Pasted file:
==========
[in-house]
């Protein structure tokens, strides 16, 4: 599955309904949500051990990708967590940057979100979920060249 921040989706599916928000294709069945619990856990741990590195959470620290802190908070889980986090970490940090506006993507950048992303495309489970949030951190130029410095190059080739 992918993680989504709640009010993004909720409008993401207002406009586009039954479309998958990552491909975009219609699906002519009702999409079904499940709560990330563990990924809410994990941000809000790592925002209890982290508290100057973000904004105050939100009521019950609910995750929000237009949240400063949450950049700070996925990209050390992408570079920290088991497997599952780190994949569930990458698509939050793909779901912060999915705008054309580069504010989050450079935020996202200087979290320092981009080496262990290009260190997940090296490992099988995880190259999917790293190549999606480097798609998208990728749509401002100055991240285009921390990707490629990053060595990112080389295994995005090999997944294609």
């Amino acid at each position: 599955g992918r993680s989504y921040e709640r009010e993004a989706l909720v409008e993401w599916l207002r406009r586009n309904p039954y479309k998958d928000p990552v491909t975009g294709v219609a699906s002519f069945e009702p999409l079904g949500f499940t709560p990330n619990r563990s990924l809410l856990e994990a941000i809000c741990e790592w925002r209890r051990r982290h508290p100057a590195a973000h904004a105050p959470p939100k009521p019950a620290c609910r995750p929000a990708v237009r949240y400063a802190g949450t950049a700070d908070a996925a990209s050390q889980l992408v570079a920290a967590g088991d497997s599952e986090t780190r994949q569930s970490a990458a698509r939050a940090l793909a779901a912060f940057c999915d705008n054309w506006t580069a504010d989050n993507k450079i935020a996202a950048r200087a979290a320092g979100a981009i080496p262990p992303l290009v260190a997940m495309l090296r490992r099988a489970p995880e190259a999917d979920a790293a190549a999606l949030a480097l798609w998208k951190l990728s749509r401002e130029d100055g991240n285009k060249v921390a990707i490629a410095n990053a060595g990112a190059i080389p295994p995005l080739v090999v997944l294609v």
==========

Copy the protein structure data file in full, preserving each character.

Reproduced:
[in-house]
């Protein structure tokens, strides 16, 4: 599955309904949500051990990708967590940057979100979920060249 921040989706599916928000294709069945619990856990741990590195959470620290802190908070889980986090970490940090506006993507950048992303495309489970949030951190130029410095190059080739 992918993680989504709640009010993004909720409008993401207002406009586009039954479309998958990552491909975009219609699906002519009702999409079904499940709560990330563990990924809410994990941000809000790592925002209890982290508290100057973000904004105050939100009521019950609910995750929000237009949240400063949450950049700070996925990209050390992408570079920290088991497997599952780190994949569930990458698509939050793909779901912060999915705008054309580069504010989050450079935020996202200087979290320092981009080496262990290009260190997940090296490992099988995880190259999917790293190549999606480097798609998208990728749509401002100055991240285009921390990707490629990053060595990112080389295994995005090999997944294609």
């Amino acid at each position: 599955g992918r993680s989504y921040e709640r009010e993004a989706l909720v409008e993401w599916l207002r406009r586009n309904p039954y479309k998958d928000p990552v491909t975009g294709v219609a699906s002519f069945e009702p999409l079904g949500f499940t709560p990330n619990r563990s990924l809410l856990e994990a941000i809000c741990e790592w925002r209890r051990r982290h508290p100057a590195a973000h904004a105050p959470p939100k009521p019950a620290c609910r995750p929000a990708v237009r949240y400063a802190g949450t950049a700070d908070a996925a990209s050390q889980l992408v570079a920290a967590g088991d497997s599952e986090t780190r994949q569930s970490a990458a698509r939050a940090l793909a779901a912060f940057c999915d705008n054309w506006t580069a504010d989050n993507k450079i935020a996202a950048r200087a979290a320092g979100a981009i080496p262990p992303l290009v260190a997940m495309l090296r490992r099988a489970p995880e190259a999917d979920a790293a190549a999606l949030a480097l798609w998208k951190l990728s749509r401002e130029d100055g991240n285009k060249v921390a990707i490629a410095n990053a060595g990112a190059i080389p295994p995005l080739v090999v997944l294609v």